Author: Amy Alward
Genre: Young Adult, High Fantasy, Adventure
Source: Simon & Schuster Australia
When the Princess of Nova accidentally poisons herself with a love potion meant for her crush, she falls crown-over-heels in love with her own reflection. Oops. A nationwide hunt is called to find the cure, with competitors travelling the world for the rarest ingredients, deep in magical forests and frozen tundras, facing death at every turn.Review by Nara
Enter Samantha Kemi - an ordinary girl with an extraordinary talent. Sam's family were once the most respected alchemists in the kingdom, but they've fallen on hard times, and winning the hunt would save their reputation. But can Sam really compete with the dazzling powers of the ZoroAster megapharma company? Just how close is Sam willing to get to Zain Aster, her dashing former classmate and enemy, in the meantime?
And just to add to the pressure, this quest is ALL OVER social media. And the world news.
No big deal, then.
It's really not very often that I feel the urge to use the phrase "fluffy high fantasy book", but it's definitely one that I'm pulling out for The Potion Diaries. It reminds me a bit of a book named Poison by Bridget Zinn- it has that same "fun and light" sort of vibe that isn't often seen in high fantasy.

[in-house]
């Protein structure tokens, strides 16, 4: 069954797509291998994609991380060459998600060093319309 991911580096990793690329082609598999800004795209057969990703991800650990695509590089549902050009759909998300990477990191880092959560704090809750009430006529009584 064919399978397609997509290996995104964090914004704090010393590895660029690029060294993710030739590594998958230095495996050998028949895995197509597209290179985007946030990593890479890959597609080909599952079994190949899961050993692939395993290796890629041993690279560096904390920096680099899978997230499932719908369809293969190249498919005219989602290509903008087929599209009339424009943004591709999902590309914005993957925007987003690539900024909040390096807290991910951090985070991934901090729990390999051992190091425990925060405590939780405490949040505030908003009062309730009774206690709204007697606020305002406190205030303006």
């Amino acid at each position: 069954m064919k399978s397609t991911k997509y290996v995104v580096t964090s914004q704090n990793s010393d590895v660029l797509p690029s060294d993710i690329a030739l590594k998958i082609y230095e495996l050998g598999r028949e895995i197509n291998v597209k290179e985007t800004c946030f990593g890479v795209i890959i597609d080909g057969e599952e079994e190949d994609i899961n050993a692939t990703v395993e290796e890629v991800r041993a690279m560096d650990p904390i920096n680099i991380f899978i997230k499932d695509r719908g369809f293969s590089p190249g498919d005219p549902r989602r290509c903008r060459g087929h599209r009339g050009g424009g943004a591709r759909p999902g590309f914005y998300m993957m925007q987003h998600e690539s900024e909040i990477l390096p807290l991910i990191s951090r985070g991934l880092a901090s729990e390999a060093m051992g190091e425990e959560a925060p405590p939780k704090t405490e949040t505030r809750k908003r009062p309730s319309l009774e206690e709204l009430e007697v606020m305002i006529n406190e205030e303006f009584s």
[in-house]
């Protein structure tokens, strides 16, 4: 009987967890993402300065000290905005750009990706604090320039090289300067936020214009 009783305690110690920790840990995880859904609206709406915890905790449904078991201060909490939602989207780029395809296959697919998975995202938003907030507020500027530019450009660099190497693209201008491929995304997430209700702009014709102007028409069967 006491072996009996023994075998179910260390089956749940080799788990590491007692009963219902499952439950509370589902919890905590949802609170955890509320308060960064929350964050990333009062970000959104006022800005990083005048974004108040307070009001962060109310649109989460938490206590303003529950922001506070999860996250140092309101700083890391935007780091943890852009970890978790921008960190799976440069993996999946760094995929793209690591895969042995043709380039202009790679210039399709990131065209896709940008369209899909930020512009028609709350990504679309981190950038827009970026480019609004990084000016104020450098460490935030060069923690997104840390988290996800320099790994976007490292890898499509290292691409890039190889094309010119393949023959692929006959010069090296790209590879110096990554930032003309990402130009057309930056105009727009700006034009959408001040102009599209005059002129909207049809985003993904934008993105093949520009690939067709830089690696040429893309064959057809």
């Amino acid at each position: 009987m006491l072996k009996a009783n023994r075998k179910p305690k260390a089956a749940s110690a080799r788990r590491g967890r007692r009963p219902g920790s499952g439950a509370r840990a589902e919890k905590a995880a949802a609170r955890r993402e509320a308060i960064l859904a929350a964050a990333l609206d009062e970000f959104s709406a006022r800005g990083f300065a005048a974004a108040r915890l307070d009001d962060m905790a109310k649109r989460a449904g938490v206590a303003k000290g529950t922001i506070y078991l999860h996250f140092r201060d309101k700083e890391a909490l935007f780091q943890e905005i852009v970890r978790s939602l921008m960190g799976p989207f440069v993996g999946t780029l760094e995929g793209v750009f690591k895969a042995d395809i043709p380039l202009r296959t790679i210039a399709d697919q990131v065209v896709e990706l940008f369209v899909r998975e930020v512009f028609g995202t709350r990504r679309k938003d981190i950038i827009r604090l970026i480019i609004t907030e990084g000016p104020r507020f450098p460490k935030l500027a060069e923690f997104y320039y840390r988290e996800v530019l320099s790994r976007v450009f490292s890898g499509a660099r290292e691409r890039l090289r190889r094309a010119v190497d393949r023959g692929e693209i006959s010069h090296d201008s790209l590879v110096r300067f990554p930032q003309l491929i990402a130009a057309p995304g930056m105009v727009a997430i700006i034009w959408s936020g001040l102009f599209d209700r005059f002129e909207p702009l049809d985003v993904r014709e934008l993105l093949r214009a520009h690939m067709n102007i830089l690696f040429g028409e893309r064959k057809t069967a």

I have a feeling that my expectations were slightly too high going into this book because of two reasons. The first is that Amy Alward is actually also known as Amy McCulloch, author of The Oathbreaker's Curse- a book I really enjoyed. The second is that amazing blurb by Sarah J Maas, who is one of my favourite authors. Because of these two pieces of knowledge I think I expected maybe a bit too much from the book. I mean, I could see that it was probably going to be a fluffy sort of book from the cover and blurb, but somehow I expected a little more? That's not to say I didn't enjoy the book though. It was still a fun read, and it being short, I feel like the amount of time I invested in it wasn't wasted compared to how much entertainment I got out of it.
The plot is a pretty straightforward adventure, with Samantha completing a variety of small tasks to eventually achieve her goal of making a cure for Princess Evelyn (who accidentally takes the love potion meant for her crush and falls in love with herself). Some of the tasks were actually quite creative, although I did have a bit of trouble with suspension of disbelief with how easily our protagonist was able to complete some of the tasks (or how luck just seemed to be on her side- basically the equivalent of: oh look! There's an ingredient on the side of the road which is the exact one I needed for this potion!) I also found it a little unrealistic how she was able work out ingredients for potions that absolutely no one else thinks of. I suppose she could have been particularly intelligent though.
While it was undoubtedly not a book that particularly shocked or made you think profound things or gave you many feels, The Potion Diaries is still a book worth reading when you're in the mood for something quick and fun.
World Building: 2/5